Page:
are other examples of intended outcomes that address attitudes and values”
This modeling project involves not only the construction of a three dimensional model, but would also entail the analysis of Occupational Safety and Health Administration (OSHA) Construction Safety Standards and accident case study research applicable to the work undertaken. This
model approach to teaching about “construction safety concepts” has been effectively utilized in the Construction Safety course (SFTY 3553) offered in the Department of Occupational Safety and Health at
Southeastern Oklahoma State University (SE)
This paper presented a commonly used process to engage students in research through a
Research and Development course. Illustrated by two examples of student research projects,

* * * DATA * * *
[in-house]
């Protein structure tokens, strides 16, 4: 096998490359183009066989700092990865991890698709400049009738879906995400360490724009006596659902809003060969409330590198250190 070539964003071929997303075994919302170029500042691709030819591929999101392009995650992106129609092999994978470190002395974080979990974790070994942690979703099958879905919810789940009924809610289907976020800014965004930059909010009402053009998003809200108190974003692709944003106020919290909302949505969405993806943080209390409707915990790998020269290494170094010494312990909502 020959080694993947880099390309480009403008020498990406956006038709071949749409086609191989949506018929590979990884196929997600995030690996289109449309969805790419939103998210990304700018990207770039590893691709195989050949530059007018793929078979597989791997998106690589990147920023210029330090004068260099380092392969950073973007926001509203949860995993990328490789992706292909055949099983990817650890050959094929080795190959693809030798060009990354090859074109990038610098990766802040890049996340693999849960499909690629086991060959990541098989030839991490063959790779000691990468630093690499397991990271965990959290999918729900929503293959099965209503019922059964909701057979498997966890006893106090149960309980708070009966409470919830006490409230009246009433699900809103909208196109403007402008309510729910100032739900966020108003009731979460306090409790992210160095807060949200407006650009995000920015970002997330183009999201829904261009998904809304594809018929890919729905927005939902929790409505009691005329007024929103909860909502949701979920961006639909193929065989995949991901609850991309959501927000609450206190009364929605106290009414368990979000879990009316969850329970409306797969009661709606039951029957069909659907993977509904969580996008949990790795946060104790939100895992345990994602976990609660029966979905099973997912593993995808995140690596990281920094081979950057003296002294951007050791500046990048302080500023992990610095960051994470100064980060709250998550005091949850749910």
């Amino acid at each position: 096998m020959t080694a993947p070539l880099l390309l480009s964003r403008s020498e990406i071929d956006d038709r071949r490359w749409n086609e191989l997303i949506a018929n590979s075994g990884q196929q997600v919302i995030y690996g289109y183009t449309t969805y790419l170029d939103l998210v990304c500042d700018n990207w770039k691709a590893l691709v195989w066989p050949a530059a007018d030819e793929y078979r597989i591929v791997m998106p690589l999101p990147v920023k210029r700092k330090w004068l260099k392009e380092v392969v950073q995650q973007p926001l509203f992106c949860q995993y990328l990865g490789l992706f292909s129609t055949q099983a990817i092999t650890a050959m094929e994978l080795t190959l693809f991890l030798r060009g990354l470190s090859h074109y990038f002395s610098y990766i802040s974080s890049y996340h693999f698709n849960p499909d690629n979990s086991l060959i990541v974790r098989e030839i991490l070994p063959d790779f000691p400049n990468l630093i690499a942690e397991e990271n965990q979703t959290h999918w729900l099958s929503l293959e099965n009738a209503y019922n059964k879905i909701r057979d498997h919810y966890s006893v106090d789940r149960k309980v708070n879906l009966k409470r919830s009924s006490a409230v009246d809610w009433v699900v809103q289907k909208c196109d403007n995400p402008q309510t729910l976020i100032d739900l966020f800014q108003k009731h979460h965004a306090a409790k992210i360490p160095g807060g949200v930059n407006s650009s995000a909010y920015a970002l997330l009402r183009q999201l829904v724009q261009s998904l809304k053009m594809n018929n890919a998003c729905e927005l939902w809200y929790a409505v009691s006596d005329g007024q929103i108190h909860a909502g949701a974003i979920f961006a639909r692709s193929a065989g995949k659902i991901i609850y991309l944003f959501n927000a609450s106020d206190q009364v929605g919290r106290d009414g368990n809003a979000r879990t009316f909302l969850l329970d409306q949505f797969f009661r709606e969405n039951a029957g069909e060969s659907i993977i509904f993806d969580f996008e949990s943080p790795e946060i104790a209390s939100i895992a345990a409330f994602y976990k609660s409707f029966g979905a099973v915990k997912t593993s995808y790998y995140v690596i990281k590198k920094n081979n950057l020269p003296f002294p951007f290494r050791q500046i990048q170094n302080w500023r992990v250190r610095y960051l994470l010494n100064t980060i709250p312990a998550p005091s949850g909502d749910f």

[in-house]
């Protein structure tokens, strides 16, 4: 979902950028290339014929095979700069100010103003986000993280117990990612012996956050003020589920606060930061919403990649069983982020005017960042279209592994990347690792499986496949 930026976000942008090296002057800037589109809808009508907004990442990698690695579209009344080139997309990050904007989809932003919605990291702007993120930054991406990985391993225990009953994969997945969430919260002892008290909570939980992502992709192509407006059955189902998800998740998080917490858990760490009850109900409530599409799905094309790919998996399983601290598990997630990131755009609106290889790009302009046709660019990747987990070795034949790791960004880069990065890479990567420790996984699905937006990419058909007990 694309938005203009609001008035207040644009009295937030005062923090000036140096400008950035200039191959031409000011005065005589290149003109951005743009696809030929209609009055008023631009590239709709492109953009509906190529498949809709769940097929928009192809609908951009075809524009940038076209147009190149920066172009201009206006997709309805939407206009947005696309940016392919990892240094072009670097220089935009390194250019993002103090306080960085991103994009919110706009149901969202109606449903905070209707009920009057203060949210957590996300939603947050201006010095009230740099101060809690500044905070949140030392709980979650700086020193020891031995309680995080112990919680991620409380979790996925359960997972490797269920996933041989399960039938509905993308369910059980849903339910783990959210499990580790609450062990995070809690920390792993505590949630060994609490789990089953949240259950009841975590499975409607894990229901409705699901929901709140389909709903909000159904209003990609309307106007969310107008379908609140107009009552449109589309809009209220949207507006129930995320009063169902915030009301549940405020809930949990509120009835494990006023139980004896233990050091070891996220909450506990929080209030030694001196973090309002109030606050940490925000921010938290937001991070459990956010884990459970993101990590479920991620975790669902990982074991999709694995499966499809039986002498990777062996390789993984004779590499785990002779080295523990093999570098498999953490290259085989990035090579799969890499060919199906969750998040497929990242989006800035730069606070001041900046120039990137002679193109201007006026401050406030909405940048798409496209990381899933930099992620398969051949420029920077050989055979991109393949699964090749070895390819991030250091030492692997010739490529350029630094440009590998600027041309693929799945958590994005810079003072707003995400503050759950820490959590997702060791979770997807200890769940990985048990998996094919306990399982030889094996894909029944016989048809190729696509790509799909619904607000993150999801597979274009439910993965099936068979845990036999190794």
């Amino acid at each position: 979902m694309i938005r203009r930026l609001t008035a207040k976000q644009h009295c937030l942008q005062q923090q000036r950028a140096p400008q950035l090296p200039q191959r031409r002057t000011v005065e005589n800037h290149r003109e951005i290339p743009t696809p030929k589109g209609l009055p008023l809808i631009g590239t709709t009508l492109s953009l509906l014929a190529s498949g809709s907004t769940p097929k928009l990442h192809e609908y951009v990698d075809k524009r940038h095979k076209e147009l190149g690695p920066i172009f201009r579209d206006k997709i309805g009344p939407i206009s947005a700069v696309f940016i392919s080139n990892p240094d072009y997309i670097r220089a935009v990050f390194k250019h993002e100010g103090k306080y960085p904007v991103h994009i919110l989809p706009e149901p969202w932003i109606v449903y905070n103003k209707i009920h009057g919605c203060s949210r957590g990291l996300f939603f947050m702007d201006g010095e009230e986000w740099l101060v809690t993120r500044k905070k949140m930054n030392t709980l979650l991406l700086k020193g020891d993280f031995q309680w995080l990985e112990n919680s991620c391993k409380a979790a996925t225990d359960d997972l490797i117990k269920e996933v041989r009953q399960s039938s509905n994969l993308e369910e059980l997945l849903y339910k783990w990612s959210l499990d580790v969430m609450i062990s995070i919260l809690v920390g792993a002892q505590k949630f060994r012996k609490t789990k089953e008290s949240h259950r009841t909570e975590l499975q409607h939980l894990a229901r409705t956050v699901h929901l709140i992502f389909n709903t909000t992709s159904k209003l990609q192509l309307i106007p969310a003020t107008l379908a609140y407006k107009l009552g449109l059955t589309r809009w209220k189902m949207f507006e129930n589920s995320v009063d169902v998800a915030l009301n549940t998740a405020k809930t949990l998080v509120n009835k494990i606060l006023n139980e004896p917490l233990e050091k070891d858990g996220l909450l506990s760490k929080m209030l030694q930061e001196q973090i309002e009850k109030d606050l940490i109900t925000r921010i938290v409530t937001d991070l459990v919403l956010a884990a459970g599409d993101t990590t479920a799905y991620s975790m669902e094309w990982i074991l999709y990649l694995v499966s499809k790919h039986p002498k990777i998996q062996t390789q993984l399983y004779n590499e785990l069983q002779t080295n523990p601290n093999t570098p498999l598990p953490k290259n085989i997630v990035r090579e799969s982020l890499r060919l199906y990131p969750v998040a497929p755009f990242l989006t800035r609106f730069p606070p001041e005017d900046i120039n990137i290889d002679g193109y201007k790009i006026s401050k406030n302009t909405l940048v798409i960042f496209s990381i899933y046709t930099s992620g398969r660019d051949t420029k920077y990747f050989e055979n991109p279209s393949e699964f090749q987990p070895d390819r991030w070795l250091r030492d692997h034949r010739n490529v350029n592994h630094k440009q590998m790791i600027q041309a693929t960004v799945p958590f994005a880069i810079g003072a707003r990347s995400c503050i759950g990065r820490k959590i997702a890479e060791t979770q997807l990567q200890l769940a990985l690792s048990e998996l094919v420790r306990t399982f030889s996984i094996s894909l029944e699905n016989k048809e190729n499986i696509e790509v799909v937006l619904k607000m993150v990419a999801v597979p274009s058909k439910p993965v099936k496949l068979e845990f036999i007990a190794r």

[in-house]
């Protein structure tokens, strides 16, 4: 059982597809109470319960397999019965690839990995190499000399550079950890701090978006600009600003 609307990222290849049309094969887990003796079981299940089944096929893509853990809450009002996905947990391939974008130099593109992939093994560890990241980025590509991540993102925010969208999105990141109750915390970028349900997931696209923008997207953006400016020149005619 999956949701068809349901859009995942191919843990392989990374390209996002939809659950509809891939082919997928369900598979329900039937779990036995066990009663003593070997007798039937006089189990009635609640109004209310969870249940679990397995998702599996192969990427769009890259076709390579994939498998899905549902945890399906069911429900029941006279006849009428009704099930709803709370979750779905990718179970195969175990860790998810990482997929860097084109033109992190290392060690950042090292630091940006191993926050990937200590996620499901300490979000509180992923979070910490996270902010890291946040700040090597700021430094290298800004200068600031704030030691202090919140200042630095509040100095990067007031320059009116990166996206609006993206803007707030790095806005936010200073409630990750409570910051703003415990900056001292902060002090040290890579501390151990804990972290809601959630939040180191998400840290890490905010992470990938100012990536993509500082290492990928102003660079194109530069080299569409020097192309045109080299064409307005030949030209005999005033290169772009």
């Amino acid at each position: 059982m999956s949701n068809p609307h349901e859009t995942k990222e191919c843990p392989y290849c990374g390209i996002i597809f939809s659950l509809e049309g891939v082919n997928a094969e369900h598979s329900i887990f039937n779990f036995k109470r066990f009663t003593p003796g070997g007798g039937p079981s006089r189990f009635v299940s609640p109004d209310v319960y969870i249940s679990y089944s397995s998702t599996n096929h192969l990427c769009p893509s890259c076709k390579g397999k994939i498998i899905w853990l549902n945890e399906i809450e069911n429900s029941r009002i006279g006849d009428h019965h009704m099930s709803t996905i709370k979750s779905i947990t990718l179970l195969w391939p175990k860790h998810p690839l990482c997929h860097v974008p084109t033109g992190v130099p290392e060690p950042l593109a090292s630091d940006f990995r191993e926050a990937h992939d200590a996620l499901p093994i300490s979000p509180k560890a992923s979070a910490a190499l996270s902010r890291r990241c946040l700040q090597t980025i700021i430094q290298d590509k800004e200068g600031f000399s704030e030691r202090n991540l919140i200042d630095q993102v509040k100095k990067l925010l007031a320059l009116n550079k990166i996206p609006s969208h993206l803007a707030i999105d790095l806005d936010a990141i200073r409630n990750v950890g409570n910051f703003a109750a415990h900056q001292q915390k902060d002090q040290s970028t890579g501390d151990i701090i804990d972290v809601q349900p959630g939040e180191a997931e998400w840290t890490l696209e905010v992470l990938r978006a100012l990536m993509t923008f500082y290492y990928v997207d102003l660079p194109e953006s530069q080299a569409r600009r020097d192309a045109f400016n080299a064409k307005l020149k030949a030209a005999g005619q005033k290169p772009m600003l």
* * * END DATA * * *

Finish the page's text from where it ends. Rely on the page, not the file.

the pros and cons of this unique way to recruit undergraduate students for research were
discussed. Compared to the industrial internship, the Research and Development seemed
to have an equally valuable influence on student outcome attainment as well as job
placement, although more analysis is warranted to test if there is any statistical difference.
The transition of Introduction to Aerospace Safety, from a conventional to a hybrid delivery
methodology can be considered to be successful. Based upon the qualitative data obtained from
learning outcomes, weekly reading comprehension assessments, and the perceptions of the students themselves a marked improvement was seen across groups in both scholarship and